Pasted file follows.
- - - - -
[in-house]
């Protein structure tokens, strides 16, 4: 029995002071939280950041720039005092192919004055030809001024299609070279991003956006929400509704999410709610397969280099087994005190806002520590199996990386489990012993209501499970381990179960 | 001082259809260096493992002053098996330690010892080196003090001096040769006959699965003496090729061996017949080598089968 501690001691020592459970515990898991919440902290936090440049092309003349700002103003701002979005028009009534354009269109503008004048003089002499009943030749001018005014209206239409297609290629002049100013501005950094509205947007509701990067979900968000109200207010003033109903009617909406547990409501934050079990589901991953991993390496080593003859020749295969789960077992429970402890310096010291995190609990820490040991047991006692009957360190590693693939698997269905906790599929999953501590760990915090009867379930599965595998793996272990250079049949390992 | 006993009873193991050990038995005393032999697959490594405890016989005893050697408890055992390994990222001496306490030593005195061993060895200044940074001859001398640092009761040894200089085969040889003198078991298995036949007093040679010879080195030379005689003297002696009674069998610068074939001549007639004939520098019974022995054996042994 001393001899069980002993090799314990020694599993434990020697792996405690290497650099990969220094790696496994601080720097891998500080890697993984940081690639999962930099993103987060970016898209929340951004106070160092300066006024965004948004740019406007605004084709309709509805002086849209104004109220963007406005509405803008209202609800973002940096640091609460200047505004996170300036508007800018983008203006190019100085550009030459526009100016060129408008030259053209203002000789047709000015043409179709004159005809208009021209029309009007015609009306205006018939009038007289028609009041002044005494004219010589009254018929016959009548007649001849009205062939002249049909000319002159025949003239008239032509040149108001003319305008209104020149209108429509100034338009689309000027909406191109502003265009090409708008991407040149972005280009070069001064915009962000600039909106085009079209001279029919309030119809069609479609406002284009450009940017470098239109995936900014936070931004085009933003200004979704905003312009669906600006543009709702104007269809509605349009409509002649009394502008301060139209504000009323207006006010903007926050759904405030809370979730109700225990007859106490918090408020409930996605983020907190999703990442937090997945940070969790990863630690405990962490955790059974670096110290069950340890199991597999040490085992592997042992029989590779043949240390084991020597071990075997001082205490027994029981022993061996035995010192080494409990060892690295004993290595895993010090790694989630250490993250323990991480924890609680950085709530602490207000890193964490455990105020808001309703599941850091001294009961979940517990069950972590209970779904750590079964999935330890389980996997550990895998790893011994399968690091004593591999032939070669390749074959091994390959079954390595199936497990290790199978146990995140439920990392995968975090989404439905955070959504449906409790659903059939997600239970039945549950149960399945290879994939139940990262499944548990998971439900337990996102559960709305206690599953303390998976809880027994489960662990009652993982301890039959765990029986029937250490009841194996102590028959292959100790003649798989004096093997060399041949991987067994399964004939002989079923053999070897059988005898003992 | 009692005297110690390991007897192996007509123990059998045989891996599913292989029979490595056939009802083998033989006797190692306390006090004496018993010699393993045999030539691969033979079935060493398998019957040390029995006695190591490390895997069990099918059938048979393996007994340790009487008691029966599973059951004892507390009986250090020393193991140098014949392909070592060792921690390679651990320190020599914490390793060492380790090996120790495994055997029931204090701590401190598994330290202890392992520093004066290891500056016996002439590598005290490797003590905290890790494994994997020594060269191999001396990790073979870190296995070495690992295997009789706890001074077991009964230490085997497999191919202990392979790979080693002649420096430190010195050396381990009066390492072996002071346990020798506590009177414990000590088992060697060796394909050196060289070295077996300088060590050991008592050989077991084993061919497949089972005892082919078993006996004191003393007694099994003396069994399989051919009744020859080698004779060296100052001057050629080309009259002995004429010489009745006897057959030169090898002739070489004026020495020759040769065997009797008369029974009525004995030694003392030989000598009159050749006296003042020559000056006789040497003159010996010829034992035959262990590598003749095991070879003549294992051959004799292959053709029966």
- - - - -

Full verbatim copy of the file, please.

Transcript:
[in-house]
């Protein structure tokens, strides 16, 4: 029995002071939280950041720039005092192919004055030809001024299609070279991003956006929400509704999410709610397969280099087994005190806002520590199996990386489990012993209501499970381990179960 | 001082259809260096493992002053098996330690010892080196003090001096040769006959699965003496090729061996017949080598089968 501690001691020592459970515990898991919440902290936090440049092309003349700002103003701002979005028009009534354009269109503008004048003089002499009943030749001018005014209206239409297609290629002049100013501005950094509205947007509701990067979900968000109200207010003033109903009617909406547990409501934050079990589901991953991993390496080593003859020749295969789960077992429970402890310096010291995190609990820490040991047991006692009957360190590693693939698997269905906790599929999953501590760990915090009867379930599965595998793996272990250079049949390992 | 006993009873193991050990038995005393032999697959490594405890016989005893050697408890055992390994990222001496306490030593005195061993060895200044940074001859001398640092009761040894200089085969040889003198078991298995036949007093040679010879080195030379005689003297002696009674069998610068074939001549007639004939520098019974022995054996042994 001393001899069980002993090799314990020694599993434990020697792996405690290497650099990969220094790696496994601080720097891998500080890697993984940081690639999962930099993103987060970016898209929340951004106070160092300066006024965004948004740019406007605004084709309709509805002086849209104004109220963007406005509405803008209202609800973002940096640091609460200047505004996170300036508007800018983008203006190019100085550009030459526009100016060129408008030259053209203002000789047709000015043409179709004159005809208009021209029309009007015609009306205006018939009038007289028609009041002044005494004219010589009254018929016959009548007649001849009205062939002249049909000319002159025949003239008239032509040149108001003319305008209104020149209108429509100034338009689309000027909406191109502003265009090409708008991407040149972005280009070069001064915009962000600039909106085009079209001279029919309030119809069609479609406002284009450009940017470098239109995936900014936070931004085009933003200004979704905003312009669906600006543009709702104007269809509605349009409509002649009394502008301060139209504000009323207006006010903007926050759904405030809370979730109700225990007859106490918090408020409930996605983020907190999703990442937090997945940070969790990863630690405990962490955790059974670096110290069950340890199991597999040490085992592997042992029989590779043949240390084991020597071990075997001082205490027994029981022993061996035995010192080494409990060892690295004993290595895993010090790694989630250490993250323990991480924890609680950085709530602490207000890193964490455990105020808001309703599941850091001294009961979940517990069950972590209970779904750590079964999935330890389980996997550990895998790893011994399968690091004593591999032939070669390749074959091994390959079954390595199936497990290790199978146990995140439920990392995968975090989404439905955070959504449906409790659903059939997600239970039945549950149960399945290879994939139940990262499944548990998971439900337990996102559960709305206690599953303390998976809880027994489960662990009652993982301890039959765990029986029937250490009841194996102590028959292959100790003649798989004096093997060399041949991987067994399964004939002989079923053999070897059988005898003992 | 009692005297110690390991007897192996007509123990059998045989891996599913292989029979490595056939009802083998033989006797190692306390006090004496018993010699393993045999030539691969033979079935060493398998019957040390029995006695190591490390895997069990099918059938048979393996007994340790009487008691029966599973059951004892507390009986250090020393193991140098014949392909070592060792921690390679651990320190020599914490390793060492380790090996120790495994055997029931204090701590401190598994330290202890392992520093004066290891500056016996002439590598005290490797003590905290890790494994994997020594060269191999001396990790073979870190296995070495690992295997009789706890001074077991009964230490085997497999191919202990392979790979080693002649420096430190010195050396381990009066390492072996002071346990020798506590009177414990000590088992060697060796394909050196060289070295077996300088060590050991008592050989077991084993061919497949089972005892082919078993006996004191003393007694099994003396069994399989051919009744020859080698004779060296100052001057050629080309009259002995004429010489009745006897057959030169090898002739070489004026020495020759040769065997009797008369029974009525004995030694003392030989000598009159050749006296003042020559000056006789040497003159010996010829034992035959262990590598003749095991070879003549294992051959004799292959053709029966």